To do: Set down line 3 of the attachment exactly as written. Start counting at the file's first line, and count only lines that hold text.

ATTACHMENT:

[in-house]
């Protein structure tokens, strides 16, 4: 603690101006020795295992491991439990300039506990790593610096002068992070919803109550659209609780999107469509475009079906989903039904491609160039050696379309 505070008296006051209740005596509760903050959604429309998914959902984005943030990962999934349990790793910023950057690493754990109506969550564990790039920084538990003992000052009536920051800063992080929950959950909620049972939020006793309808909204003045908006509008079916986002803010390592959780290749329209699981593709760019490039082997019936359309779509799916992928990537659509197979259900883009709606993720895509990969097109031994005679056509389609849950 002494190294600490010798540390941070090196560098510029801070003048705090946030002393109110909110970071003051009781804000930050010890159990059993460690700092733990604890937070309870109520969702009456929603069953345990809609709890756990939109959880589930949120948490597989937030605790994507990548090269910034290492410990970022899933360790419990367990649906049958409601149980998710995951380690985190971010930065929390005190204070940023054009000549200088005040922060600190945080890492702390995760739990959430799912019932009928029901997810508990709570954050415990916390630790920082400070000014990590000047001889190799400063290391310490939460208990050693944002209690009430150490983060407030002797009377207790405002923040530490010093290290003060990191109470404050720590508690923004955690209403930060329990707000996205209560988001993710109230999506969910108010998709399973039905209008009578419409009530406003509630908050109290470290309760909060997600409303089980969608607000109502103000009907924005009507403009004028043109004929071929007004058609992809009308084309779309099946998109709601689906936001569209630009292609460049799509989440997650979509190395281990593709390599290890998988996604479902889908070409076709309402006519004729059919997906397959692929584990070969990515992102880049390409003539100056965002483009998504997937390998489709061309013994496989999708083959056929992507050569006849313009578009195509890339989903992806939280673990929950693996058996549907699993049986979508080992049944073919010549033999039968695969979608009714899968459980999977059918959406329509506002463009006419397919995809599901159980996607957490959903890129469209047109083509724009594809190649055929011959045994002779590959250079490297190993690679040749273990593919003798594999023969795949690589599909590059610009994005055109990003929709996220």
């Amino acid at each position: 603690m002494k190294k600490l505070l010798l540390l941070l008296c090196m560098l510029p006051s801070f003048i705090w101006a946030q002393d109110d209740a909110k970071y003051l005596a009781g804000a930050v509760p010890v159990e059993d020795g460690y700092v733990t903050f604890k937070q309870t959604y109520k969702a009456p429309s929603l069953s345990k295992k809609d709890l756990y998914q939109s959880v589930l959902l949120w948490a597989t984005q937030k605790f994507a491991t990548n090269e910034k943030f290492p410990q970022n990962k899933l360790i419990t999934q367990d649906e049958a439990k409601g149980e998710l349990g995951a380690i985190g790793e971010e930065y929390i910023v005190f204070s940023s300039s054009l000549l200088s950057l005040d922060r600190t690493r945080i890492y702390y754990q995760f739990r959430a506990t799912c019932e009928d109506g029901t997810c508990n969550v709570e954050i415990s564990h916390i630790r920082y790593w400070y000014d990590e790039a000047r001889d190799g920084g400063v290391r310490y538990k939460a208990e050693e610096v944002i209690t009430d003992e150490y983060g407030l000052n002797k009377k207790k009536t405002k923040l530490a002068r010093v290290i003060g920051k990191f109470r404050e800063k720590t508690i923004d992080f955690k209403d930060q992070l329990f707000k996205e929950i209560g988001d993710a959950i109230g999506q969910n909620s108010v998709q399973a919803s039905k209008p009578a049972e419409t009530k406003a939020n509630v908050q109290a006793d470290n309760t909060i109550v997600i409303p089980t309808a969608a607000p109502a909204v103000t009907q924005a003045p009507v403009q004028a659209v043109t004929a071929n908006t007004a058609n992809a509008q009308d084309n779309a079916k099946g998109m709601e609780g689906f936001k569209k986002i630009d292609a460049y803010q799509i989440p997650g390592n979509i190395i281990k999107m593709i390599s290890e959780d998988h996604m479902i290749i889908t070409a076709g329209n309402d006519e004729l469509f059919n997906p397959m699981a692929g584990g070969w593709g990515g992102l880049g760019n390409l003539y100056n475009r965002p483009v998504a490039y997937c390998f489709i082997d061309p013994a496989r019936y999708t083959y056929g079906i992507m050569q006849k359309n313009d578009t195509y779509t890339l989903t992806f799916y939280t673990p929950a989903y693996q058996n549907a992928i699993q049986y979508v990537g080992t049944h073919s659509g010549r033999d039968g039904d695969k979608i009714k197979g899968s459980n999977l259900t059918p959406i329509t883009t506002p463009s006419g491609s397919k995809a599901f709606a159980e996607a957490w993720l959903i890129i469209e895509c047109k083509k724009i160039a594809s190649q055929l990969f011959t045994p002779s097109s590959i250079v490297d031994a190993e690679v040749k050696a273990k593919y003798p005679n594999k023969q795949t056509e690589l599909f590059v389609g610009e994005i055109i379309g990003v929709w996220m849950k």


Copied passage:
């Amino acid at each position: 603690m002494k190294k600490l505070l010798l540390l941070l008296c090196m560098l510029p006051s801070f003048i705090w101006a946030q002393d109110d209740a909110k970071y003051l005596a009781g804000a930050v509760p010890v159990e059993d020795g460690y700092v733990t903050f604890k937070q309870t959604y109520k969702a009456p429309s929603l069953s345990k295992k809609d709890l756990y998914q939109s959880v589930l959902l949120w948490a597989t984005q937030k605790f994507a491991t990548n090269e910034k943030f290492p410990q970022n990962k899933l360790i419990t999934q367990d649906e049958a439990k409601g149980e998710l349990g995951a380690i985190g790793e971010e930065y929390i910023v005190f204070s940023s300039s054009l000549l200088s950057l005040d922060r600190t690493r945080i890492y702390y754990q995760f739990r959430a506990t799912c019932e009928d109506g029901t997810c508990n969550v709570e954050i415990s564990h916390i630790r920082y790593w400070y000014d990590e790039a000047r001889d190799g920084g400063v290391r310490y538990k939460a208990e050693e610096v944002i209690t009430d003992e150490y983060g407030l000052n002797k009377k207790k009536t405002k923040l530490a002068r010093v290290i003060g920051k990191f109470r404050e800063k720590t508690i923004d992080f955690k209403d930060q992070l329990f707000k996205e929950i209560g988001d993710a959950i109230g999506q969910n909620s108010v998709q399973a919803s039905k209008p009578a049972e419409t009530k406003a939020n509630v908050q109290a006793d470290n309760t909060i109550v997600i409303p089980t309808a969608a607000p109502a909204v103000t009907q924005a003045p009507v403009q004028a659209v043109t004929a071929n908006t007004a058609n992809a509008q009308d084309n779309a079916k099946g998109m709601e609780g689906f936001k569209k986002i630009d292609a460049y803010q799509i989440p997650g390592n979509i190395i281990k999107m593709i390599s290890e959780d998988h996604m479902i290749i889908t070409a076709g329209n309402d006519e004729l469509f059919n997906p397959m699981a692929g584990g070969w593709g990515g992102l880049g760019n390409l003539y100056n475009r965002p483009v998504a490039y997937c390998f489709i082997d061309p013994a496989r019936y999708t083959y056929g079906i992507m050569q006849k359309n313009d578009t195509y779509t890339l989903t992806f799916y939280t673990p929950a989903y693996q058996n549907a992928i699993q049986y979508v990537g080992t049944h073919s659509g010549r033999d039968g039904d695969k979608i009714k197979g899968s459980n999977l259900t059918p959406i329509t883009t506002p463009s006419g491609s397919k995809a599901f709606a159980e996607a957490w993720l959903i890129i469209e895509c047109k083509k724009i160039a594809s190649q055929l990969f011959t045994p002779s097109s590959i250079v490297d031994a190993e690679v040749k050696a273990k593919y003798p005679n594999k023969q795949t056509e690589l599909f590059v389609g610009e994005i055109i379309g990003v929709w996220m849950k």